2. Clip in to the corner at the top of each placket (if not already done), and trim the corner.
  3. Turn the facing to the inside, using a point turner or a blunt pencil to get a sharper edge on the corner.Picture21
  4. Understitch the facing to the seam allowance as far as possible. Again I was not able to get right in to the corner but that’s okay. Press.Picture22
  5. Secure the shoulder edge of the facing by stitching in the ditch from the right side of the bodice through the facing (underneath the collar).


Bodice – finishing


  1. If you wish to add side seam labels, now is the time.
  2. Right sides together, sew the side seams ensuring that the bust darts remain pointing downward. Finish the seam allowance and press toward the back.
  3. Turn the front facing back to the outside along the hem and pin.Picture24
  4. Sew in to place using a 1cm/ 3/8” seam allowance, trim the corner, and turn the facing back inside, pushing out the corner.Picture25
  5. Continue to hem the garment by either folding under 0.5cm / 1/4” twice and stitching in to place, or finishing the raw edge in your desired manner, and folding under 1cm / 3/8” and stitching in to place. Be careful not to twist or rope the hem as you go and take care with the curves.




  1. At this point I modified the original pattern sleeves to look more like those in the picture of HRH. I measured where I wanted the sleeves to finish on my arm, taking in to account the cuff, and shortened each sleeve so that it had an underarm length of 29cm.Picture26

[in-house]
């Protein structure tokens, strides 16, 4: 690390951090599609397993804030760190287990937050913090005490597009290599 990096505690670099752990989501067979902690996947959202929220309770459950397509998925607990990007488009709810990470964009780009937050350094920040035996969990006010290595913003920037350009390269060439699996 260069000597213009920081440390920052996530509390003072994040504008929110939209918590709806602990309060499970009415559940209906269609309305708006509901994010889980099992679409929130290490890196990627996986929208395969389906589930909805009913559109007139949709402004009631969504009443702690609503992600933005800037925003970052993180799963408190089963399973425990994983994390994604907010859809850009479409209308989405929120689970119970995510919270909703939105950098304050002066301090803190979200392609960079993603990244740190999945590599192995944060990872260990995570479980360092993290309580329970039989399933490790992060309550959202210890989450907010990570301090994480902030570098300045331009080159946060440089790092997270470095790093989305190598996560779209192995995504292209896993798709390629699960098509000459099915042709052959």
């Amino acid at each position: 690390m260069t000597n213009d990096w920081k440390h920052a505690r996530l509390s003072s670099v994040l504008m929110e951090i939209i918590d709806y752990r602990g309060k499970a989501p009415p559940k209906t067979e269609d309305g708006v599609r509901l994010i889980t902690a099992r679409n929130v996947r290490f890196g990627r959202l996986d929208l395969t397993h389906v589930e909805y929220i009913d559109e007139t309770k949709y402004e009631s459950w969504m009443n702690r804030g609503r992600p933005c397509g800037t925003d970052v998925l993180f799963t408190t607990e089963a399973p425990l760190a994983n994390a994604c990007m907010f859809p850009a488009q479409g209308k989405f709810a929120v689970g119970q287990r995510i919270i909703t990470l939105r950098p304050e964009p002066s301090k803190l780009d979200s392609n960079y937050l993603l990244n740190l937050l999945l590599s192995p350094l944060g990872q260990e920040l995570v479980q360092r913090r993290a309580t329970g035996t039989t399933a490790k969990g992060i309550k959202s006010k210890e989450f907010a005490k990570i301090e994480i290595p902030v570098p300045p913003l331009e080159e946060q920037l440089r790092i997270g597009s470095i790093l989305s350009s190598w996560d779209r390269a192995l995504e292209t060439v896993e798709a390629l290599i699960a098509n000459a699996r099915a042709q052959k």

2. Right sides together, sew the underarm seam on each sleeve. Finish the seam allowance and press.
  3. Sew a gathering stitch along the lower edge of each sleeve, as well as a line of gathering/easestitching along each sleeve head.
  4. Turn the bodice inside out, and the sleeve right side out.
  5. Put the sleeve inside the shirt and align the raw edge of the sleeve with the armhole on the bodice.
  6. Match the underarm and side seams, as well as the notch just past the apex of the sleeve head with the shoulder seam. Note that the notch allows for much more ease in the rear of the sleeve so ensure you have the correct sleeve for each side of the bodice.
  7. Drawing up the ease stitching along the sleeve head slightly to ease the sleeve in, pin the sleeve head to the armscye. Remember that the sleeve and the bodice need to fit together at the seam line, not the raw edge, so do not worry if there are puckers or gathered fabric right at the edge of the sleeve.Picture27